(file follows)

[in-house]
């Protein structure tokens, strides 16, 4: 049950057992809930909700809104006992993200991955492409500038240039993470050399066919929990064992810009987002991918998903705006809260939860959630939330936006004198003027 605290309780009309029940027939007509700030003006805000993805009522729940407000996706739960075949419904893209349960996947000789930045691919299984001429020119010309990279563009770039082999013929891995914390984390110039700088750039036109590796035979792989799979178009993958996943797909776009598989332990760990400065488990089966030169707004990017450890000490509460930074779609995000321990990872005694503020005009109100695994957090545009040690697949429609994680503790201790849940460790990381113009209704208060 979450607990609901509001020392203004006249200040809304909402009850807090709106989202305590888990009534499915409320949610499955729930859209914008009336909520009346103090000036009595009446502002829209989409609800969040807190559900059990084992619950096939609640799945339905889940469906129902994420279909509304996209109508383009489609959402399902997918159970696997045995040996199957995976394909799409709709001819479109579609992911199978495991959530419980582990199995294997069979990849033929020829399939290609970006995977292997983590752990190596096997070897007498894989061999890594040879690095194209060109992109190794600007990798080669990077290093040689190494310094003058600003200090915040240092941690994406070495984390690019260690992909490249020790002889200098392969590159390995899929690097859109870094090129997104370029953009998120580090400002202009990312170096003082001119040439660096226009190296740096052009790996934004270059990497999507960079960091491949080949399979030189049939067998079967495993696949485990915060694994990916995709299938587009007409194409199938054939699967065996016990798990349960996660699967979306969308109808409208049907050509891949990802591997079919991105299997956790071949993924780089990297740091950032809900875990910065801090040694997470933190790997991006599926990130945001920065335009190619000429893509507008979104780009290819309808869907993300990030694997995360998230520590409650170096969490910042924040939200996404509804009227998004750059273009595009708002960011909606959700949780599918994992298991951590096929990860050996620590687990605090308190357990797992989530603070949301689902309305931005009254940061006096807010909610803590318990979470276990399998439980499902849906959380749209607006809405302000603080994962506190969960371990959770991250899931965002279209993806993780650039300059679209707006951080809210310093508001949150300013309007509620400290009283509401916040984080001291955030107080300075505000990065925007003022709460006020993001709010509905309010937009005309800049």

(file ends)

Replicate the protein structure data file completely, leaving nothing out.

[in-house]
């Protein structure tokens, strides 16, 4: 049950057992809930909700809104006992993200991955492409500038240039993470050399066919929990064992810009987002991918998903705006809260939860959630939330936006004198003027 605290309780009309029940027939007509700030003006805000993805009522729940407000996706739960075949419904893209349960996947000789930045691919299984001429020119010309990279563009770039082999013929891995914390984390110039700088750039036109590796035979792989799979178009993958996943797909776009598989332990760990400065488990089966030169707004990017450890000490509460930074779609995000321990990872005694503020005009109100695994957090545009040690697949429609994680503790201790849940460790990381113009209704208060 979450607990609901509001020392203004006249200040809304909402009850807090709106989202305590888990009534499915409320949610499955729930859209914008009336909520009346103090000036009595009446502002829209989409609800969040807190559900059990084992619950096939609640799945339905889940469906129902994420279909509304996209109508383009489609959402399902997918159970696997045995040996199957995976394909799409709709001819479109579609992911199978495991959530419980582990199995294997069979990849033929020829399939290609970006995977292997983590752990190596096997070897007498894989061999890594040879690095194209060109992109190794600007990798080669990077290093040689190494310094003058600003200090915040240092941690994406070495984390690019260690992909490249020790002889200098392969590159390995899929690097859109870094090129997104370029953009998120580090400002202009990312170096003082001119040439660096226009190296740096052009790996934004270059990497999507960079960091491949080949399979030189049939067998079967495993696949485990915060694994990916995709299938587009007409194409199938054939699967065996016990798990349960996660699967979306969308109808409208049907050509891949990802591997079919991105299997956790071949993924780089990297740091950032809900875990910065801090040694997470933190790997991006599926990130945001920065335009190619000429893509507008979104780009290819309808869907993300990030694997995360998230520590409650170096969490910042924040939200996404509804009227998004750059273009595009708002960011909606959700949780599918994992298991951590096929990860050996620590687990605090308190357990797992989530603070949301689902309305931005009254940061006096807010909610803590318990979470276990399998439980499902849906959380749209607006809405302000603080994962506190969960371990959770991250899931965002279209993806993780650039300059679209707006951080809210310093508001949150300013309007509620400290009283509401916040984080001291955030107080300075505000990065925007003022709460006020993001709010509905309010937009005309800049």